Court name
Commercial Court of Uganda
Judgment date
3 May 2011

St. Noah Girls Secondary School Ltd. v Crane Bank Ltd. (Miscellaneous Application-2011/61) [2011] UGCommC 68 (03 May 2011);

Cite this case
[2011] UGCommC 68


THE REPUBLIC OF UGANDA
IN THE HIGH COURT OF UGANDA AT KAMPALA
(COMMERCIAL DIVISION)
MISCELLANEOUS APPLICATION NO. 061 OF 2011

[ARISING FROM CIVIL SUIT NO. 0388 OF 2010]


                  ST. NOAH GIRLS SECONDARY SCHOOL LTD::::::::::::::::::::APPLICANT

 


VERSUS
 

CRANE BANK LIMITED ::::::::::::::::::::::::::::::::::::::::::::::::RESPONDENT

BEFORE: HON. LADY JUSTICE IRENE MULYAGONJA KAKOOZA


RULING
The applicant brought this application under the provisions of order 6 rules 19 and 31 of the Civil Procedure Rules (CPR) seeking to amend the plaint. The application was supported by the affidavit of Herbert Walusimbi, a director in the applicant company. The respondent filed an affidavit in reply to oppose the application deposed on 5/04/2011 by Reghu Nair, the Head of Credit in the respondent bank.
The main ground of the application was that new facts came to light when the applicant received statements from the respondent as ordered by court in an earlier application (M/A 616/2010). In his affidavit in support of the application, Mr. Walusimbi averred that following an order of this court, the respondent did supply to the applicant a copy of the its statement of account with the respondent. That the said statement showed that shs. 100,410,959/= had been entered on the account on 12/01/2007 and this pushed the debt due up to shs. 179,078,562/=. He further averred that he perceived the amount of over shs. 100m as an additional loan facility which was given to the applicant but which he knew nothing about. He therefore disputed the amount reflected as due in the statement and further averred that the applicant had discharged its obligation to the respondent and the balance outstanding as at 08/02/2007 should have been shs. 29,821,
348/= only.
Mr. Walusimbi went on to challenge, as premature, the appointment of receivers, M/s Patrick Kisaliita and Festus Katerega on 22/02/2008 who took over the management of the assets of the applicant. He further averred that the receivers had since collected school fees but they had not rendered an account to the applicants; neither had they accounted for or shown them any credits towards the satisfaction of the debt. He finally averred that it was necessary to plead these facts in the plaint, especially in view of the fact that the applicant has also filed in this court an application to have the receivers joined as parties to the suit.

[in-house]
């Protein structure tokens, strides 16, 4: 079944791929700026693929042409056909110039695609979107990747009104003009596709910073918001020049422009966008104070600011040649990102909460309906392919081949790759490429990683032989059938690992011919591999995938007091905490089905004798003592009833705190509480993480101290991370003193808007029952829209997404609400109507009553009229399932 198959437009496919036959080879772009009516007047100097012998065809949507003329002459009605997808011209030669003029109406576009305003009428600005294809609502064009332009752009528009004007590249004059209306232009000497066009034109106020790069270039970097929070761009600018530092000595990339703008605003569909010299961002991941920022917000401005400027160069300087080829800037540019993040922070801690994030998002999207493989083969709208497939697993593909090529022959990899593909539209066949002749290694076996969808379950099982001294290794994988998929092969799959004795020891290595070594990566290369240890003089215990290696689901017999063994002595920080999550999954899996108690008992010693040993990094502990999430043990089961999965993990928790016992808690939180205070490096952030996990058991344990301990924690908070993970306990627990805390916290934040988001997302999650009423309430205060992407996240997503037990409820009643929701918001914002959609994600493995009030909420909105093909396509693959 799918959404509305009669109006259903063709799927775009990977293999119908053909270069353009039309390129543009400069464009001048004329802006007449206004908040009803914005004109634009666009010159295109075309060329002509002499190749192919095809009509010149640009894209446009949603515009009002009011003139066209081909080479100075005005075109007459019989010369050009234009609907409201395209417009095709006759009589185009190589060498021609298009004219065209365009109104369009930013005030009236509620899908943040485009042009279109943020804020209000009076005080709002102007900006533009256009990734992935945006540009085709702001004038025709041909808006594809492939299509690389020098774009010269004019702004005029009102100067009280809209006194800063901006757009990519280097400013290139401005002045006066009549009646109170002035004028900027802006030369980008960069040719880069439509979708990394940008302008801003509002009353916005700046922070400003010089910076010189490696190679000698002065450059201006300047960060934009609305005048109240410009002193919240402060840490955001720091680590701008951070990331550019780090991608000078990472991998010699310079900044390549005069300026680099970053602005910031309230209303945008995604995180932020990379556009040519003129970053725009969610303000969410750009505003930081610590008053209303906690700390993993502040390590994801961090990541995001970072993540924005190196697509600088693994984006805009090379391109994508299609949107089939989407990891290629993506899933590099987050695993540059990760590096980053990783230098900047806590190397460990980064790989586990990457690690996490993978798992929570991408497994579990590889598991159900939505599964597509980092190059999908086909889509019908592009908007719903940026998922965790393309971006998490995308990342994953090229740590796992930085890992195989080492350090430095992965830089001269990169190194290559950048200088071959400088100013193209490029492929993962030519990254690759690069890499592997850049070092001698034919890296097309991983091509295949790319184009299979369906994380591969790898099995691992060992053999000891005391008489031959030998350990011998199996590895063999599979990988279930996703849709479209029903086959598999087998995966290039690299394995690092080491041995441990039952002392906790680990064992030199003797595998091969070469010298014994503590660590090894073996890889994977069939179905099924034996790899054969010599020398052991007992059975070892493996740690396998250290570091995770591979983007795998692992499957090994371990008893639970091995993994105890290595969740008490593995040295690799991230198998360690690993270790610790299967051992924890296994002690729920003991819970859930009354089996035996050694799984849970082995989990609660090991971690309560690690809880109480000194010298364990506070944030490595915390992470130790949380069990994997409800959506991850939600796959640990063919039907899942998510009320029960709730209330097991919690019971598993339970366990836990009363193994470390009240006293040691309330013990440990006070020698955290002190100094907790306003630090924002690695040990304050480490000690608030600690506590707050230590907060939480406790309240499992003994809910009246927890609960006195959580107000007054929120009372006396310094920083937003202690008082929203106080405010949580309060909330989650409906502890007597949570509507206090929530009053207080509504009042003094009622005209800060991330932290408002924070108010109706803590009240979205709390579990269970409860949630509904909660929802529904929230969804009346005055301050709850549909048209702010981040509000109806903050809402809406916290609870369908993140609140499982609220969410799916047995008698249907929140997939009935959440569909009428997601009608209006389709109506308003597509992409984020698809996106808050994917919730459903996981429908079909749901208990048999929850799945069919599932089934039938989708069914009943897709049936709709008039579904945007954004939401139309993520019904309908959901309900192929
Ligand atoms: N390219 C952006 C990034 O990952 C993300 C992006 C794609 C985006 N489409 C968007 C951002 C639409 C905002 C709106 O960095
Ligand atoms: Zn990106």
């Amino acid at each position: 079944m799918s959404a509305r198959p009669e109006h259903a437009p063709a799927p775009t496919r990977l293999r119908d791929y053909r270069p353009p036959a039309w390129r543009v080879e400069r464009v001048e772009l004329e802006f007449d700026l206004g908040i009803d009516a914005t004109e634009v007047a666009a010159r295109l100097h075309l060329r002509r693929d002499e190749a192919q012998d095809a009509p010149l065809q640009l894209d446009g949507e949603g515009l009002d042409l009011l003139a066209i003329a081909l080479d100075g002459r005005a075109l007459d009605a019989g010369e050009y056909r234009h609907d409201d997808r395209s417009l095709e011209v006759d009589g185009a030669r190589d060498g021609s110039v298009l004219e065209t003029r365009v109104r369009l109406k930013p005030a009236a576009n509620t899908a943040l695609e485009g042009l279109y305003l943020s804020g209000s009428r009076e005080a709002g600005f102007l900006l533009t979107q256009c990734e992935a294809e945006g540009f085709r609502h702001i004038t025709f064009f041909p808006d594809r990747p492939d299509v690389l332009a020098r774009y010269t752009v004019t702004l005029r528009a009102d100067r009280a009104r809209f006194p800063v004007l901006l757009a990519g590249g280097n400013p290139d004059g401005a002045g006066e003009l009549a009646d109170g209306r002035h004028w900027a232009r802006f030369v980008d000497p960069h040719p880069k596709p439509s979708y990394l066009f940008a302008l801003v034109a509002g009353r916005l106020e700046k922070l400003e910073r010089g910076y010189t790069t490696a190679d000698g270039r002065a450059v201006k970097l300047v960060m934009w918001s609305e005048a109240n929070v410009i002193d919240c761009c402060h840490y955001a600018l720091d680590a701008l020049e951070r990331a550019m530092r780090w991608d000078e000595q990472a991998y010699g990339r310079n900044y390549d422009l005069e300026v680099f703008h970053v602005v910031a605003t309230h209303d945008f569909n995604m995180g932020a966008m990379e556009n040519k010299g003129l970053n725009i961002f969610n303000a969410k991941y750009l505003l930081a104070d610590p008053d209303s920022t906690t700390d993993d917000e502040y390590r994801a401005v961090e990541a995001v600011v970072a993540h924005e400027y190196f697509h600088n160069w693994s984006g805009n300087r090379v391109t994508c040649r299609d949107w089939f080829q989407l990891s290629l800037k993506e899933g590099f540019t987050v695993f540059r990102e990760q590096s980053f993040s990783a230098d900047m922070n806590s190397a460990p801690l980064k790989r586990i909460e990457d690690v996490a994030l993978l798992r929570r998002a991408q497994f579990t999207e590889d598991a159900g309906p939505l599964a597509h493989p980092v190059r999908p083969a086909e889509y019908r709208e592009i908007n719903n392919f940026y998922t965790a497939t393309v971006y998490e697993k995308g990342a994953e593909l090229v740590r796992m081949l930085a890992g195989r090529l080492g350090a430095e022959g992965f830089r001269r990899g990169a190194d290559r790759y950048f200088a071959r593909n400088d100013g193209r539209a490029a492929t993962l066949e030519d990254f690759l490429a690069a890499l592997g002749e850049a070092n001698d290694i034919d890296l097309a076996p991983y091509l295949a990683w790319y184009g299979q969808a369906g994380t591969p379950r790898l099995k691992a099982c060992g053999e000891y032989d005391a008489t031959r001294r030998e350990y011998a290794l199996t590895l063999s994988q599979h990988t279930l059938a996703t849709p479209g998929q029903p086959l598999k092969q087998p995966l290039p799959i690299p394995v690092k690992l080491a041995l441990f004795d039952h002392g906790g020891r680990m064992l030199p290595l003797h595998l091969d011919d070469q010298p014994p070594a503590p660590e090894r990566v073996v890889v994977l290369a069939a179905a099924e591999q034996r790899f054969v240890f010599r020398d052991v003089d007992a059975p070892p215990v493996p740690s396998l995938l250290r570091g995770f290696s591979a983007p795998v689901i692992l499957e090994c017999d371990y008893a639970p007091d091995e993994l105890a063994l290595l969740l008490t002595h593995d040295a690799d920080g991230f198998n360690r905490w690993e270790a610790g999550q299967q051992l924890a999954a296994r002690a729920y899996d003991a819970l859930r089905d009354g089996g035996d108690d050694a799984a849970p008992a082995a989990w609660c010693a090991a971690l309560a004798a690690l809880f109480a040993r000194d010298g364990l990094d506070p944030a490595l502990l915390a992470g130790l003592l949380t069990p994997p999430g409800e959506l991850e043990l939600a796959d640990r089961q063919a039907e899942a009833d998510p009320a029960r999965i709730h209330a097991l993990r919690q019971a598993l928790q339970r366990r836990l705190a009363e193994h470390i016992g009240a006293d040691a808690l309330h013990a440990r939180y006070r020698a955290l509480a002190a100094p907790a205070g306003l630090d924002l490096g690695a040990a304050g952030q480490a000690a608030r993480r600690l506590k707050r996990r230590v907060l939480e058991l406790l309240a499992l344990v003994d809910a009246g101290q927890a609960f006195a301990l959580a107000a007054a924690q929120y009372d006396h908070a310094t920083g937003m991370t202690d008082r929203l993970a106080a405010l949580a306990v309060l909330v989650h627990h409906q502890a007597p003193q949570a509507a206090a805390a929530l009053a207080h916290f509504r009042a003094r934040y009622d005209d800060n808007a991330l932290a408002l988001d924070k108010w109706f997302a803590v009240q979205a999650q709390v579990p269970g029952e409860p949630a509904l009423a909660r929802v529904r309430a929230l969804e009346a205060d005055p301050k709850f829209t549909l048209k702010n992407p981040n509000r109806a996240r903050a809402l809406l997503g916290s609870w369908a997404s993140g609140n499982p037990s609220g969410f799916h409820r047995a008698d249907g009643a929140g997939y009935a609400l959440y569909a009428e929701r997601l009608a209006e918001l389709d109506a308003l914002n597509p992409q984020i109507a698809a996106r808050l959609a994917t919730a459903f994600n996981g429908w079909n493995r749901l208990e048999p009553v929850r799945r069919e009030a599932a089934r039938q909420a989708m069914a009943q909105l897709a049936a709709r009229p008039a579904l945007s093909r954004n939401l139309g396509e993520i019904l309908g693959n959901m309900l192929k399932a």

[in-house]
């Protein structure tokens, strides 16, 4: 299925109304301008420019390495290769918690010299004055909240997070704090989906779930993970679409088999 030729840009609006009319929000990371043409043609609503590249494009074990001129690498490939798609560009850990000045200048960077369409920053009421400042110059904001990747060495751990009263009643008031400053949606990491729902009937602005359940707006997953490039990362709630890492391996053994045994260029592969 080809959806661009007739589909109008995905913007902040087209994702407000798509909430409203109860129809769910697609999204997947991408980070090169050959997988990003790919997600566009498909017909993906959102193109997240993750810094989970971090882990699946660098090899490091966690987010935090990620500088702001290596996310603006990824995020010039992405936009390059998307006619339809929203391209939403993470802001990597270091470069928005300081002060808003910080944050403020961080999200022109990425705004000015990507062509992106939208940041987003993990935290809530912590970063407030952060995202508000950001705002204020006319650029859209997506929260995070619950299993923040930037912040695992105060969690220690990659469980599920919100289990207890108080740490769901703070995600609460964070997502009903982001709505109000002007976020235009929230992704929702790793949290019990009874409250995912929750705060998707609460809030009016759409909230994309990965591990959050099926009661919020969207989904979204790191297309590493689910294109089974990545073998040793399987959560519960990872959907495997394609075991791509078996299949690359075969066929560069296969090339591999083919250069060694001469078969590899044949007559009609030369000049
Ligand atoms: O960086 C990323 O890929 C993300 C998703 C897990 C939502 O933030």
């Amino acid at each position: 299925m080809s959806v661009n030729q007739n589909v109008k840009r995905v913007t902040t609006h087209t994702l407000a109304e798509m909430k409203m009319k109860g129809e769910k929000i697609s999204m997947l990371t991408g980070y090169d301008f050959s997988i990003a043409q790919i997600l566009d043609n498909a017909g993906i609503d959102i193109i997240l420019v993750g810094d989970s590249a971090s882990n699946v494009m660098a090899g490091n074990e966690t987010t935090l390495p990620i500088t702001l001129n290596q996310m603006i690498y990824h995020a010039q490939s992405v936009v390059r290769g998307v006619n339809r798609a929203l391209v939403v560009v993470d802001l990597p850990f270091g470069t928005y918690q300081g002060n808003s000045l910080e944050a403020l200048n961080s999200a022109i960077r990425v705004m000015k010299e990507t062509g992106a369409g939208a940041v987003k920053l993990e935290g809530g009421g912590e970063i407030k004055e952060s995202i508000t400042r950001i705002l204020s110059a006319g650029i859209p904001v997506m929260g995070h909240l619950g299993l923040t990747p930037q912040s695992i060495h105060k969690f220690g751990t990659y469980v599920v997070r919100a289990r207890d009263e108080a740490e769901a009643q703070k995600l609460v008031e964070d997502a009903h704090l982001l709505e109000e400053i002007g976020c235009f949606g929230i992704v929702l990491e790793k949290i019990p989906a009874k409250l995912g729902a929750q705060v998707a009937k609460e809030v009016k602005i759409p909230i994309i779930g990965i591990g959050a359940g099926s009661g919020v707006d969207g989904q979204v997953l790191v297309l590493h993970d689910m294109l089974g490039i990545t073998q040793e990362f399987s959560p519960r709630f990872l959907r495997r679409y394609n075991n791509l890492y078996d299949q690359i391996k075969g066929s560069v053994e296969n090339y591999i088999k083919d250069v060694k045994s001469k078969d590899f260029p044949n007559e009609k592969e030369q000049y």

In his affidavit in reply, Mr. Reghu Nair averred that since 22/04/2008 the applicant school was managed by the receivers named above. That the applicant filed this suit without the involvement of the receivers but the directors have never filed any proceedings challenging the appointment of the receivers. He further averred that he had information from the respondent’s advocates that the main suit was not properly before court because the appointment of receivers operated as a dismissal of the directors of the applicant. That as a result, the deponent of the affidavit in support had no right to make the deposition; that the application now before court had no affidavit in support of it and therefore is fatally defective.
Mr. Nair went on to aver that when a customer takes out a loan two accounts are opened, one as a loan account and the other as an arrears account. That the sum of shs. 100,410,959/= complained of by the applicant was transferred from its loan account to its arrears account, a process which occurred when the applicant did not renew its loan. That the same amount was credited onto the applicant’s loan account which now reflects no balance outstanding. A copy of the statement was attached to the affidavit as
Annexure “C”.
At the hearing of the application, Mr. Paul Kusiima for the applicant repeated the contents of the affidavit in support and emphasised that the respondent has been evasive about the amount that is due from the applicant. Mr. Isaac Walukaga for the respondent submitted that the application seeks to introduce a new cause of action because the applicants now seek to contest their indebtedness. That the claim in paragraph 6 of the plaint was for stay of sale of the mortgaged property, termination of the receivership and the furnishing of a statement of account. He relied on the decision in Eastern Bakery v. Castelino [1958] EA 461 for his submission that the court could not allow an amendment of pleadings to enable a party to introduce a new cause of action. He went to submit that the statements of account and other documents had been furnished to the applicants and an inquiry of them whether they required any further information did not lead to any further requests.
Mr. Walukaga went on to challenge the propriety of the main suit. He drew it to the attention of court that though the applicant company was in receivership, the directors of the company filed a suit without the involvement of the receivers. He asserted that the powers of the directors of a company come to an end on the appointment of receivers and the company had hitherto not contested the receivership. He added that because the company was in receivership, the suit ought to have been brought by the company “In Receivership” and not in the manner that it was brought. He prayed that the application be dismissed because in his view, it was an attempt to delay the collection of the debt.